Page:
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How I got here

Research ready

Optometrist and NIHR clinical doctoral research fellow, Jasleen Jolly, on her journey from hospital optometry to clinical research, via Australia and New Zealand

02 Mar 2018 by Emily McCormick, Laurence Derbyshire

I first became aware of optometry at the age of five when I became highly myopic very quickly.

As a result, from a young age I was seeing the local optometrist on a regular basis. I attended a practice in Manchester called Walwork Opticians and my optometrist was brilliant. He got me interested in optometry and made it exciting to think about vision; those visits piqued my interest about the eye and all things related to the eye.

My parents are both doctors, but I didn’t want to study medicine due to the long and unsocial hours.

However, I knew that I wanted to do something related in healthcare and completed a variety of work placements in medical-related fields as a result. It was hospital optometry that I found most interesting because it felt that you got the best of both worlds.

I completed my pre-reg period at Arrow Park Hospital in Wirral and stayed on as a full-time optometrist after qualification.

I had really good mentors within the department who gave me lots of opportunity to get involved in the different clinics, including electrophysiology, which I found really interesting. Within the hospital setting I got to work on some sponsored clinical research projects and internal research projects. During this time, I also did a little weekend work in a High Street practice in order to build up my experience in primary care and contact lenses.

After five years I got itchy feet and wanted to try something new, so I began enquiring about doing a Masters degree in Melbourne.

From my CV, I was offered a research post in a contact lens research facility and I moved to Australia. I was there for a year but ultimately left because it was quite commercial and wasn’t quite what I wanted to do.

"Received an email from a patient excitedly telling me that following treatment it was the first time in years that he could see stars in the night sky"

On leaving my post, I moved to New Zealand and worked in private practice.

This was an amazing experience because in New Zealand optometry does not exist in the hospital setting so the scope of practice is very wide and varied in primary care – people actually see optometry as a healthcare profession and patients present with their problems. As a result, it really helped me hone a lot of my skills, including decision making.

I returned to the UK in late 2010 because I wanted to stretch my mind further and there are a lot more research and academic opportunities here.

On my return, I went straight into a Masters degree at the University of Manchester studying Investigative Ophthalmology and Vision Science. It was a joint Masters between the medical and optometry schools and I liked it because I was able to delve deeper into topics and design my own research project too. This gave me confidence as a scientist and showed me the side of research that I always wanted to do.

After my Masters I knew I wanted to go into clinical research, so I moved to Oxford because there is so much exciting research happening here in genetic eye disease. A few months later, I was offered a research role that involved splitting my time between clinical research and NHS clinics, and that was exactly what I wanted to do.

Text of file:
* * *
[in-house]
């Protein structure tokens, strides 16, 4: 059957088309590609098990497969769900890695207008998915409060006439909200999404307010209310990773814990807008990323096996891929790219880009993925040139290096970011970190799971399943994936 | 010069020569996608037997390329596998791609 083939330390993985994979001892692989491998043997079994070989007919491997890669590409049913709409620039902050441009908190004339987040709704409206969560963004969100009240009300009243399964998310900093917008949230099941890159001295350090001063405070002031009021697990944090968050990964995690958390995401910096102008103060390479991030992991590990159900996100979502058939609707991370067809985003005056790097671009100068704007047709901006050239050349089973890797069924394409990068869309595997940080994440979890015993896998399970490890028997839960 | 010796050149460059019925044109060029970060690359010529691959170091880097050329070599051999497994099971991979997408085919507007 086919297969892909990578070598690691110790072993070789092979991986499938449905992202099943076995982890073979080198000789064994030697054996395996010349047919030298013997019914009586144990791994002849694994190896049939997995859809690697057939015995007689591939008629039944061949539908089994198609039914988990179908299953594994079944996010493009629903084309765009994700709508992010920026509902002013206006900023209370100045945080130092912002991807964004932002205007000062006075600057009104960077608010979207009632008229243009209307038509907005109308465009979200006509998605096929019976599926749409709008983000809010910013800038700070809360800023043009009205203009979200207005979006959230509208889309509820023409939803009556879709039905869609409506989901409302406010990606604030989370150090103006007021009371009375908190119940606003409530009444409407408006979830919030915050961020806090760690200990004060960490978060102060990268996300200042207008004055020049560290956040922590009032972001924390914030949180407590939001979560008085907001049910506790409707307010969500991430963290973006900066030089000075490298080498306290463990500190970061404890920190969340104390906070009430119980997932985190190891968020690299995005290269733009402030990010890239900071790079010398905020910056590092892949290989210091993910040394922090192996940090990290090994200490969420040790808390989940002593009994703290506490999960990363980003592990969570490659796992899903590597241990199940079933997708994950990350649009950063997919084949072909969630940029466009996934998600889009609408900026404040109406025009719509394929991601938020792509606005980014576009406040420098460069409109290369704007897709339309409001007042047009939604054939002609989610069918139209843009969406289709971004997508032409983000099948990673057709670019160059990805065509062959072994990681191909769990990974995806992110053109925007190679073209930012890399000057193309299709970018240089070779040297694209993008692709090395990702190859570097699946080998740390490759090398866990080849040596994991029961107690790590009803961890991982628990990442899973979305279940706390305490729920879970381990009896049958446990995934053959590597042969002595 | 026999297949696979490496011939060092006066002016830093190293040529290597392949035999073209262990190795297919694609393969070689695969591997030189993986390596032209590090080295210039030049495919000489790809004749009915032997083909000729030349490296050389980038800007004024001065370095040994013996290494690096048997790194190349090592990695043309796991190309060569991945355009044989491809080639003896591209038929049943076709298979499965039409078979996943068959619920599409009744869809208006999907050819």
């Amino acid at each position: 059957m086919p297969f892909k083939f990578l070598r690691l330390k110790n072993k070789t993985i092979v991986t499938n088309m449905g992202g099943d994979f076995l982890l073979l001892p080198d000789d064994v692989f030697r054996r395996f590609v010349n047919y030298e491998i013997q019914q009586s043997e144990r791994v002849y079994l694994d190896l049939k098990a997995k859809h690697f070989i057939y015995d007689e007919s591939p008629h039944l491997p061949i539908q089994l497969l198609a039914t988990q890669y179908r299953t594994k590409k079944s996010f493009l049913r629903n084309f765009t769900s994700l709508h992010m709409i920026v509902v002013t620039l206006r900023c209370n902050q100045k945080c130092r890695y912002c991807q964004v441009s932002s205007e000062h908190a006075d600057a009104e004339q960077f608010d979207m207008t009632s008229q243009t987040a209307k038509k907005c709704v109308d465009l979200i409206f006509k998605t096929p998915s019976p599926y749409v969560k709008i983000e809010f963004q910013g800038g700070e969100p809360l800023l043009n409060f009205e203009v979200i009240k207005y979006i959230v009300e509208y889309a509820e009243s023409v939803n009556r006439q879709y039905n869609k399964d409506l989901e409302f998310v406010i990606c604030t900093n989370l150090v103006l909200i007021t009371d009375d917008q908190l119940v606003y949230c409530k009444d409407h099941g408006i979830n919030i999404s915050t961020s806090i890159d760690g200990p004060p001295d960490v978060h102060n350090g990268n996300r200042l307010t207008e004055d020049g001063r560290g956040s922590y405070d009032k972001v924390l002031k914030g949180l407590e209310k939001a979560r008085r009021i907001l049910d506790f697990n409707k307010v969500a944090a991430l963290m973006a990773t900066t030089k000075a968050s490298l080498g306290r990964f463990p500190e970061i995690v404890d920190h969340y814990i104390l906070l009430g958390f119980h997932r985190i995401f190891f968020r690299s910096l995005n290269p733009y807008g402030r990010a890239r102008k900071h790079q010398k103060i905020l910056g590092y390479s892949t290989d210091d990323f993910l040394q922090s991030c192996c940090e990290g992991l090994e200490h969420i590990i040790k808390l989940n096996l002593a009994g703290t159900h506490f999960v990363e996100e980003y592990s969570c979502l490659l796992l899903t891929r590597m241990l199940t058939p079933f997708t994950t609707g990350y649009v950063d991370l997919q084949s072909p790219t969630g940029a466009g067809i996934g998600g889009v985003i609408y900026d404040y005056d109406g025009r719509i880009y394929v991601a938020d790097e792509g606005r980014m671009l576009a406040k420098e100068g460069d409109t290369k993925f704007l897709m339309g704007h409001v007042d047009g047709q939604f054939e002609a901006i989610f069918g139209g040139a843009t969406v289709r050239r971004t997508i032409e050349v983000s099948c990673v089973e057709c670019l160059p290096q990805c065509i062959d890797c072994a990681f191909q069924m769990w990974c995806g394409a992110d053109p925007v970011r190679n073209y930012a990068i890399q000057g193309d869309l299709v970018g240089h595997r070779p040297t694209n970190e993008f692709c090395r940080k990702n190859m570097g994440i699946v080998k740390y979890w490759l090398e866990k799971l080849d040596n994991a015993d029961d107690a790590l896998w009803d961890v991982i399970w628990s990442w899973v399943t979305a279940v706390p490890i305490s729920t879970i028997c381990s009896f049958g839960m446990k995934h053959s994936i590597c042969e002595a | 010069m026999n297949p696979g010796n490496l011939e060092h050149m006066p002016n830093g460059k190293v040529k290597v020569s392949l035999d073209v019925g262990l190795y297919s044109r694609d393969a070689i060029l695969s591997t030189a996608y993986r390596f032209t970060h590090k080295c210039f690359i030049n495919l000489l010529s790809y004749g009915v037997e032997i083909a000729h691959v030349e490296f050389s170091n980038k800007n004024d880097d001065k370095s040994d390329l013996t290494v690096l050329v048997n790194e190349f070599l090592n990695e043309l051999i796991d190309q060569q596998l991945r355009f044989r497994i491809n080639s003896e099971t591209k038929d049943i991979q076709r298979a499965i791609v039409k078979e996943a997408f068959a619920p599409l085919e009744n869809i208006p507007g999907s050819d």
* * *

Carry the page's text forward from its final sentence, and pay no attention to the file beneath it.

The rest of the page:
Today I am a NIHR clinical doctoral research fellow and what I most enjoy about my role is working with patients with inherited retinal degeneration.

These patients currently have absolutely no treatment options but we can give them hope with our work that in the future this will change.

A highlight during my time at Oxford to date was when I received an email from a patient excitedly telling me that following treatment it was the first time in years that he could see stars in the night sky.

The patients come in with such hope and are so positive, which gives me all the encouragement I need to keep doing what I am doing. It is exciting to think that what we are doing now, hopefully in the future will become a standard of care.

Getting the email informing me that I had been awarded my fellowship was definitely another; it was a huge achievement and I was thrilled about it. Particularly as I am the first optometrist to be receive this particular award.

In terms of the next step in my career, I’m currently completing my PhD through my fellowship. Once that is completed, I hope to continue to work with the team on exciting, future therapies and to help implement them.

I also hope to be successful in securing my own funding so that I can look into techniques for improving the way that we are assessing vision in translational research. There is so much more that needs to be answered and so much more work that needs to be done.

For animal work, the eye is sacrificed in order to assess whether a therapy works but in human work this has to be done by imaging and vision testing so getting this right is absolutely vital to allow any new therapies to be effectively assessed.

While being a clinician scientist is a relatively unknown career path for optometrists, it is such a fascinating field to be in – we are at the very translational edge of research and that’s where optometry has such a big role to play. There is so much satisfaction in understanding the biology of the eye and how that changes in disease as well as therapy.

Plan B

I really don’t know as I can’t see myself as anything else anymore; I’ve been wanting to be an optometrist and scientist since I was 15 years old.

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